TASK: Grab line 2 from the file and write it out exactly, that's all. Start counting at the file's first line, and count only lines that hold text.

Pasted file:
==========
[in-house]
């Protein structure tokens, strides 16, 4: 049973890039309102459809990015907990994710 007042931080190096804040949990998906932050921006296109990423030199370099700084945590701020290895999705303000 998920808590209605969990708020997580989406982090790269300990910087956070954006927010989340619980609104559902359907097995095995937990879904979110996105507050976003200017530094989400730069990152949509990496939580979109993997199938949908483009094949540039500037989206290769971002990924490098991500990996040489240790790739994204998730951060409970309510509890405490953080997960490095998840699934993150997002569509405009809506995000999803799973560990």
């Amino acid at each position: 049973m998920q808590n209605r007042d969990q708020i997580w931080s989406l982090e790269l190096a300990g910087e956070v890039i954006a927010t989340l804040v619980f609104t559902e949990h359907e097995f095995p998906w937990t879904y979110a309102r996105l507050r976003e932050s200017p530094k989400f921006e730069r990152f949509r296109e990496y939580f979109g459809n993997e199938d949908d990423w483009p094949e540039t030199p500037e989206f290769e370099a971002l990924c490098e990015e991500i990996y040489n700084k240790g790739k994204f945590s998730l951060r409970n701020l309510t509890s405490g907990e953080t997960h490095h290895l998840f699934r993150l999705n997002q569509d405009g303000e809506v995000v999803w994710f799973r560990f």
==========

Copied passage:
């Protein structure tokens, strides 16, 4: 049973890039309102459809990015907990994710 007042931080190096804040949990998906932050921006296109990423030199370099700084945590701020290895999705303000 998920808590209605969990708020997580989406982090790269300990910087956070954006927010989340619980609104559902359907097995095995937990879904979110996105507050976003200017530094989400730069990152949509990496939580979109993997199938949908483009094949540039500037989206290769971002990924490098991500990996040489240790790739994204998730951060409970309510509890405490953080997960490095998840699934993150997002569509405009809506995000999803799973560990």